Americana crosses the Pond? Rarely when it comes to weather…

We look to the USA for so many of our modern influences. But John explains why the winds of change that head out over the Atlantic always feel very different on arrival in the UK.

Like ‘Trick or Treat’ or The Kardashians, it seems we soon end up with America’s exports – cultural or otherwise. And as one version of the old saying goes: “When America sneezes, we catch a cold”.

So, with our prevailing winds from the west, logic would suggest that a parallel conveyor belt applies to our weather. Many a time I’ve heard it rumoured, when New York or Washington are being battered by a blizzard, that it’s “heading our way”.

Not so. Even if the wind is coming straight from the States, you might be surprised how much 3000 miles of ocean can alter the air that blows over it. A freezing zero Celsius in Central Park can be warmed to 15 degrees on arriving in Hyde Park.

Our blizzards tend to come with a Russian accent…

The route by which we eventually get our weather is seldom a straight line. Far from it. Areas of warmth and cold often meander down into the tropics or head high into the arctic, before eventually arriving across our shores. Through the contortions of the jet stream, our ‘highs’ and ‘lows’ bear little resemblance to those that left ‘Uncle Sam’ some days earlier.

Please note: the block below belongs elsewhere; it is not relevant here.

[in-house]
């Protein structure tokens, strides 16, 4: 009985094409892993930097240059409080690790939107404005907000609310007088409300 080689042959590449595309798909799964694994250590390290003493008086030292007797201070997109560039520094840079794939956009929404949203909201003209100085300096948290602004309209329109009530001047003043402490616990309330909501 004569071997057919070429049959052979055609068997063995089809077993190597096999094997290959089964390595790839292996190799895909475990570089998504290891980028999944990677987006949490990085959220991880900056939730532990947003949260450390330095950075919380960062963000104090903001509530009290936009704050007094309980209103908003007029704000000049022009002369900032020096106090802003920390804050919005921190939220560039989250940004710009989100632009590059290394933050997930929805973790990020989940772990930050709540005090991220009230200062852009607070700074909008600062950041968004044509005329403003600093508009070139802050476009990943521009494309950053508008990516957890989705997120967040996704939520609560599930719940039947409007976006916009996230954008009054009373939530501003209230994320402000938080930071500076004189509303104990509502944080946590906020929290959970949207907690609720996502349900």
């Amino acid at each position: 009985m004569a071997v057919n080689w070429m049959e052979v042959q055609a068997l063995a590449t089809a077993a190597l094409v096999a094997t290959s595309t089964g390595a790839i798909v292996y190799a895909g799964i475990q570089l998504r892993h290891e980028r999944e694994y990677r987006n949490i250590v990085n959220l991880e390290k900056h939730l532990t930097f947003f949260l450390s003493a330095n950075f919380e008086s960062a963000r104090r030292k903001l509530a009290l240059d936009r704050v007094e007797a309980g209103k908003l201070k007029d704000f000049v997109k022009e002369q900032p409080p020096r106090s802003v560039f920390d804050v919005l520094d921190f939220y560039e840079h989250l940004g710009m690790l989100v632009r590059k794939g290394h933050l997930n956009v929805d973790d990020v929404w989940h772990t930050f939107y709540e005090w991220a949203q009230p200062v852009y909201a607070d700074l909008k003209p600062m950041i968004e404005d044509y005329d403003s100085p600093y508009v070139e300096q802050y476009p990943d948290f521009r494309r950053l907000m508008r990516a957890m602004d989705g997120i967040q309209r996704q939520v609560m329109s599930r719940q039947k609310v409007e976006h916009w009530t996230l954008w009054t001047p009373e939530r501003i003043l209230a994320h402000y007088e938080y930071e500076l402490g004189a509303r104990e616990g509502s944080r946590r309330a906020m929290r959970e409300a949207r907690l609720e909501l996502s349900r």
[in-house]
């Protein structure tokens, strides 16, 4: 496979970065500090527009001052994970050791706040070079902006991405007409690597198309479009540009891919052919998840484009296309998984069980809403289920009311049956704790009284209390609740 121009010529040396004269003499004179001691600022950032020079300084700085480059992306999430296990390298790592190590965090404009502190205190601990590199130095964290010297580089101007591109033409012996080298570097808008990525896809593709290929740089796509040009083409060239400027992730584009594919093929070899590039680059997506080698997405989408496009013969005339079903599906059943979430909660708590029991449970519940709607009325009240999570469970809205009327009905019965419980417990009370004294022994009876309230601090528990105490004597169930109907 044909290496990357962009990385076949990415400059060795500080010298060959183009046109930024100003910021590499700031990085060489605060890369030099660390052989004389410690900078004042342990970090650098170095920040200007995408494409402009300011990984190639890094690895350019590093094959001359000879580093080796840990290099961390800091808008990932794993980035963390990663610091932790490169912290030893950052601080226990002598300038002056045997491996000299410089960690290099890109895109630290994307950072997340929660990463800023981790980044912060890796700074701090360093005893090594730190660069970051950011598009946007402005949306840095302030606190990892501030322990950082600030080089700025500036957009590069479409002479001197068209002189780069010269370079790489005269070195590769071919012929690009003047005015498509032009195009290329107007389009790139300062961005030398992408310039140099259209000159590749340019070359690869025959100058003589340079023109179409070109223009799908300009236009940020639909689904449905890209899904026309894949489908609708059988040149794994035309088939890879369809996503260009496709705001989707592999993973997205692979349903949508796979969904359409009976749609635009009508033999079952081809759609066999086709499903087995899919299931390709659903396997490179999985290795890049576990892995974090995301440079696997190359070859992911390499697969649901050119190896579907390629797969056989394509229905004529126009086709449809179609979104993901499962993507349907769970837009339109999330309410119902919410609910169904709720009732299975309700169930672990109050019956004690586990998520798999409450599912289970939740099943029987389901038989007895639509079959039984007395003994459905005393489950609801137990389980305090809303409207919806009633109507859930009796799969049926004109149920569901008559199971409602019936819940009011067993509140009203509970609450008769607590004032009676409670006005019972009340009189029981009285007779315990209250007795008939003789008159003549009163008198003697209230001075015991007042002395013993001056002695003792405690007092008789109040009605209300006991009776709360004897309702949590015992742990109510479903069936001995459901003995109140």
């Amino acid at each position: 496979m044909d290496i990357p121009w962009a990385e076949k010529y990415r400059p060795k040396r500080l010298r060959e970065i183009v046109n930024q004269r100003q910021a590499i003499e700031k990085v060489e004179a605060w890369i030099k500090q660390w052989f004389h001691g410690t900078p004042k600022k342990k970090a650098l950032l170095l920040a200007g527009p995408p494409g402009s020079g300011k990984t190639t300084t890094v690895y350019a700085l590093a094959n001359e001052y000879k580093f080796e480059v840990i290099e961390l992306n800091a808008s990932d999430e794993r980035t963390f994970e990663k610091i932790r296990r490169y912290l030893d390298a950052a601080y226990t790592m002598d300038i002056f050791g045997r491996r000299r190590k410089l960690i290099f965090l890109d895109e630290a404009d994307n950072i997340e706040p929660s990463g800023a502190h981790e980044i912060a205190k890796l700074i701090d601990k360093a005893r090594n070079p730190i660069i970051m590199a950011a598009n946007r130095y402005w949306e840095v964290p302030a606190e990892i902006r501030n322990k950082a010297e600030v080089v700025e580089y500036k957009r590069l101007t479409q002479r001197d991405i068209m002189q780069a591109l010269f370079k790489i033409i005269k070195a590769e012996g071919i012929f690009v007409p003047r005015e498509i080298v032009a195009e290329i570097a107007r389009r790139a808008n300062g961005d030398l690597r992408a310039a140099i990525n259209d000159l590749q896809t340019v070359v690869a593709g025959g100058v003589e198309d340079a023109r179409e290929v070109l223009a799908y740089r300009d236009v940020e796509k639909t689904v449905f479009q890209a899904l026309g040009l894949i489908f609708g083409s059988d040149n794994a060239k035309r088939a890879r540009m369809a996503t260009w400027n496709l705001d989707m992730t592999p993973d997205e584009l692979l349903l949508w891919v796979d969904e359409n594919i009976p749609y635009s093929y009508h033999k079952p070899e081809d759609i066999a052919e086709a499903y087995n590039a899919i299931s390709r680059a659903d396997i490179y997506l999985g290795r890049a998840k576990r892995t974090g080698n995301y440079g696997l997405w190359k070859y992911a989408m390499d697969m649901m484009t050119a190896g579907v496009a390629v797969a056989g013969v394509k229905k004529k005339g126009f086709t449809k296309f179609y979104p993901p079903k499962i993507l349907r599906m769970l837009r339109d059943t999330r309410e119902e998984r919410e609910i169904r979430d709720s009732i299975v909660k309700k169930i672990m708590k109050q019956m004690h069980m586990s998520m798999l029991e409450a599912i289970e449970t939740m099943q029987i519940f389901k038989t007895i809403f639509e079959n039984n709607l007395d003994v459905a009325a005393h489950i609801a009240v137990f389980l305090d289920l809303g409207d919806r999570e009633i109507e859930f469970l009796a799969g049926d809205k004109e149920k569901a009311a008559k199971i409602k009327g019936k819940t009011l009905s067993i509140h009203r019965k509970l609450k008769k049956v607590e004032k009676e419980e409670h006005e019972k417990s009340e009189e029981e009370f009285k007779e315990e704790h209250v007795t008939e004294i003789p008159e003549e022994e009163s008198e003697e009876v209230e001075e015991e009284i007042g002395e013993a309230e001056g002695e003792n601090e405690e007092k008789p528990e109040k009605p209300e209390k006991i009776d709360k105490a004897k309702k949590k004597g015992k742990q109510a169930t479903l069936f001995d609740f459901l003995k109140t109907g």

In fact, sometimes our weather couldn’t be more different if it tried. New Yorkers have been enjoying Indian Summer weather of late with temperatures into the 20s. This dome of heat is ridging further northwards across Newfoundland and towards Greenland.

Rather like squeezing an inflated balloon, a bulge of warmth towards the Pole inevitably dislodges cold air outwards somewhere else. Or put another way: “Build the ridge and you open the fridge”.

The result? While many will be strolling around Times Square in shorts this weekend, mainland Europe will get a foretaste of winter. Even in the UK we could wake up to a frost on Monday morning. It’s all part of the atmosphere’s energetic balancing act around the globe. The weather works in mysterious, even circuitous, ways.

In fact, sometimes the jet stream gets so tied up in knots that our weather comes from the east rather than the west. So, if it’s bitter cold you’re after, then look behind you. Our blizzards tend to come with a Russian accent, rather than a Yankee one.

 

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